value.onRendered(function() {
                        let el = document.getElementById(divId);
                        if (!el) {
                            el = document.createElement("div");
                            el.setAttribute("id", divId);
                            //el.setAttribute("data-test", true);
                            body.appendChild(el);
                        }
                    });
                    value.onDestroyed(function() {
                        const el = document.getElementById(divId);
                        if (el) {
                            body.removeChild(el);
                        }
                    });
                }
            }
        });
    }
});

Note: We set our own testing flag as we don’t want to run Meteor in test mode for these tests.

Then in cypress you can simply do

cy.get("div#myTemplateNameRendered");

#3

Pardon my ignorance, I’ve never used Cypress, but I thought it had it’s own “wait for stuff to happen” mechanism, where it would wait for a reasonable amount of time for the expected things to appear or happen? Is this sort of sorcery really necessary? Does it apply only to Blaze for some reason?


#4

Yes, it does, but they are mainly for waiting for things to appear in the DOM, or a route to change or a response to a http request. You can write custom commands that can wait on arbitrary conditions but I’ve not reached that level of familiarity yet and my first idea was as much of a hack as the second anyway :laughing: .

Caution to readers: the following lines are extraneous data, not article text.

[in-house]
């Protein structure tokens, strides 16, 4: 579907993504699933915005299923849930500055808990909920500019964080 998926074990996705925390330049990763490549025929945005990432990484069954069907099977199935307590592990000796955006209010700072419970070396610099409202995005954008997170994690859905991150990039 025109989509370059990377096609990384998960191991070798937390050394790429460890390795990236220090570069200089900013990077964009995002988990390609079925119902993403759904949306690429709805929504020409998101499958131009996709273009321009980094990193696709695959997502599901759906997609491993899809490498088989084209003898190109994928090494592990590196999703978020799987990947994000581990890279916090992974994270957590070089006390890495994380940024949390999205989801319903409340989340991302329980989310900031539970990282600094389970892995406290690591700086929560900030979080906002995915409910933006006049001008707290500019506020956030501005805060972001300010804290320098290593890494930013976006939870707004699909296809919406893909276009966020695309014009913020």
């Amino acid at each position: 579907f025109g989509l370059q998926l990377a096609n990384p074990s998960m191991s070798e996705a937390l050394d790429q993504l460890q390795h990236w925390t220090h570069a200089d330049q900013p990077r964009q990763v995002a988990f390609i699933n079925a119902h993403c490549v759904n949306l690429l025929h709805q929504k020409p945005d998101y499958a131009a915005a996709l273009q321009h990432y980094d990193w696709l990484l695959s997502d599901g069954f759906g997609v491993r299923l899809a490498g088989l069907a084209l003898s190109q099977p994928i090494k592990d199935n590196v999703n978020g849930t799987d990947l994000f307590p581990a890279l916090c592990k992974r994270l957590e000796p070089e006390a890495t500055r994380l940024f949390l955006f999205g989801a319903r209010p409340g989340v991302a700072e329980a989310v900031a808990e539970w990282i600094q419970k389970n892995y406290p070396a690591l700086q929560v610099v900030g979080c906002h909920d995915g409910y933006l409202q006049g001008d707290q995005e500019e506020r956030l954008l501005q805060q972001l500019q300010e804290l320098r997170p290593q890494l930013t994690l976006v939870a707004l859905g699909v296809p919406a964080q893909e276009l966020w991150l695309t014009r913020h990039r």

If we had a way to better control exceptions on the client this would all be moot as the tests would fail as soon as an exception fires. It’s not just Blaze catching them, but Tracker and also Meteor._debug. (I’ve had success switching off everything except Tracker). So the above hack will basically add a div to the DOM saying a particular template has rendered. I’m guessing it’s pretty specific to Blaze, depending on how the Meteor integrations work with React and Vue. I’ve not used them so can’t really say.
I’d recommend having a quick read of the docs on Cypress, they’re very well written and I’ve enjoyed the ride so far.


#5

I wouldn’t guess at why you would want to wait for a specific template to render. In my mind, the whole point of cypress-like testing tool is to test from the perspective of the user, who doesn’t know about templates. Cypress allows you to describe the user journey, and interact with elements as if you were a user. In our tests, we try our best to not rely on implementation specifics, but on the actual content that shows up, and let cypress intelligently do the correct waiting.